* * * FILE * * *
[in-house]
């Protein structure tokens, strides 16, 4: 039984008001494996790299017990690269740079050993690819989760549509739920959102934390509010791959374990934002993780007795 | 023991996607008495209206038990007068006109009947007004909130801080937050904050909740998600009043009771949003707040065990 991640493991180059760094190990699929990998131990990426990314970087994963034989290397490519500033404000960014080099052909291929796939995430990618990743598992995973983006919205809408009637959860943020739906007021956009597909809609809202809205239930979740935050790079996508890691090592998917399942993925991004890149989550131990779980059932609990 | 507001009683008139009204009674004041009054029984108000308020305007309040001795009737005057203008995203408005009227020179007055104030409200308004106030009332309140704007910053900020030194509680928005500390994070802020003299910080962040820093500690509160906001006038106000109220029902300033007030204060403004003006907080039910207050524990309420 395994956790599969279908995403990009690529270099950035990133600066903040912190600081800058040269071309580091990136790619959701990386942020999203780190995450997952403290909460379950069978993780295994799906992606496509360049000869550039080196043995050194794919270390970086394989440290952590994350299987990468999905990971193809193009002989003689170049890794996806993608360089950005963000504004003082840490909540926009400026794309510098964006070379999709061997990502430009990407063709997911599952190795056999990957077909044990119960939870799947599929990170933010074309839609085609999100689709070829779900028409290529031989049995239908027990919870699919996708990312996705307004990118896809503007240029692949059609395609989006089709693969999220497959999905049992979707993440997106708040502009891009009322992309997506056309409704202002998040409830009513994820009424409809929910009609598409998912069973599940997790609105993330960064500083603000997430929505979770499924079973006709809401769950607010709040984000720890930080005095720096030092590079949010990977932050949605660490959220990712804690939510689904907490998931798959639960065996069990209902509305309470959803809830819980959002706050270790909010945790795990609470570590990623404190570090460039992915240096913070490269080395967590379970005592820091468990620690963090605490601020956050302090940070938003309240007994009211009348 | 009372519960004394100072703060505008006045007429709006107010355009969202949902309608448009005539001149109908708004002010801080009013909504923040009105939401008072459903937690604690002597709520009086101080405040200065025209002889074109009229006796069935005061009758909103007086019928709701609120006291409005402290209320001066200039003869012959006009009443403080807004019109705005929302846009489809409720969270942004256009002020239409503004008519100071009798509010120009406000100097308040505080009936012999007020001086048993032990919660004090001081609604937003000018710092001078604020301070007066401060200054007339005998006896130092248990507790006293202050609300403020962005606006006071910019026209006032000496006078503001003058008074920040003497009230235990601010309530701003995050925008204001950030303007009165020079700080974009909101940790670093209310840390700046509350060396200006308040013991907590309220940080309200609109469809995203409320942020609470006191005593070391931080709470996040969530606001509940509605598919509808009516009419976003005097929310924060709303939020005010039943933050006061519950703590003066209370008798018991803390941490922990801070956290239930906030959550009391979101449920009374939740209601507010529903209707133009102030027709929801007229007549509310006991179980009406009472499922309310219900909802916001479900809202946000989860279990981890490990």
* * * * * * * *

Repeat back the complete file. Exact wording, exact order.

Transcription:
[in-house]
């Protein structure tokens, strides 16, 4: 039984008001494996790299017990690269740079050993690819989760549509739920959102934390509010791959374990934002993780007795 | 023991996607008495209206038990007068006109009947007004909130801080937050904050909740998600009043009771949003707040065990 991640493991180059760094190990699929990998131990990426990314970087994963034989290397490519500033404000960014080099052909291929796939995430990618990743598992995973983006919205809408009637959860943020739906007021956009597909809609809202809205239930979740935050790079996508890691090592998917399942993925991004890149989550131990779980059932609990 | 507001009683008139009204009674004041009054029984108000308020305007309040001795009737005057203008995203408005009227020179007055104030409200308004106030009332309140704007910053900020030194509680928005500390994070802020003299910080962040820093500690509160906001006038106000109220029902300033007030204060403004003006907080039910207050524990309420 395994956790599969279908995403990009690529270099950035990133600066903040912190600081800058040269071309580091990136790619959701990386942020999203780190995450997952403290909460379950069978993780295994799906992606496509360049000869550039080196043995050194794919270390970086394989440290952590994350299987990468999905990971193809193009002989003689170049890794996806993608360089950005963000504004003082840490909540926009400026794309510098964006070379999709061997990502430009990407063709997911599952190795056999990957077909044990119960939870799947599929990170933010074309839609085609999100689709070829779900028409290529031989049995239908027990919870699919996708990312996705307004990118896809503007240029692949059609395609989006089709693969999220497959999905049992979707993440997106708040502009891009009322992309997506056309409704202002998040409830009513994820009424409809929910009609598409998912069973599940997790609105993330960064500083603000997430929505979770499924079973006709809401769950607010709040984000720890930080005095720096030092590079949010990977932050949605660490959220990712804690939510689904907490998931798959639960065996069990209902509305309470959803809830819980959002706050270790909010945790795990609470570590990623404190570090460039992915240096913070490269080395967590379970005592820091468990620690963090605490601020956050302090940070938003309240007994009211009348 | 009372519960004394100072703060505008006045007429709006107010355009969202949902309608448009005539001149109908708004002010801080009013909504923040009105939401008072459903937690604690002597709520009086101080405040200065025209002889074109009229006796069935005061009758909103007086019928709701609120006291409005402290209320001066200039003869012959006009009443403080807004019109705005929302846009489809409720969270942004256009002020239409503004008519100071009798509010120009406000100097308040505080009936012999007020001086048993032990919660004090001081609604937003000018710092001078604020301070007066401060200054007339005998006896130092248990507790006293202050609300403020962005606006006071910019026209006032000496006078503001003058008074920040003497009230235990601010309530701003995050925008204001950030303007009165020079700080974009909101940790670093209310840390700046509350060396200006308040013991907590309220940080309200609109469809995203409320942020609470006191005593070391931080709470996040969530606001509940509605598919509808009516009419976003005097929310924060709303939020005010039943933050006061519950703590003066209370008798018991803390941490922990801070956290239930906030959550009391979101449920009374939740209601507010529903209707133009102030027709929801007229007549509310006991179980009406009472499922309310219900909802916001479900809202946000989860279990981890490990």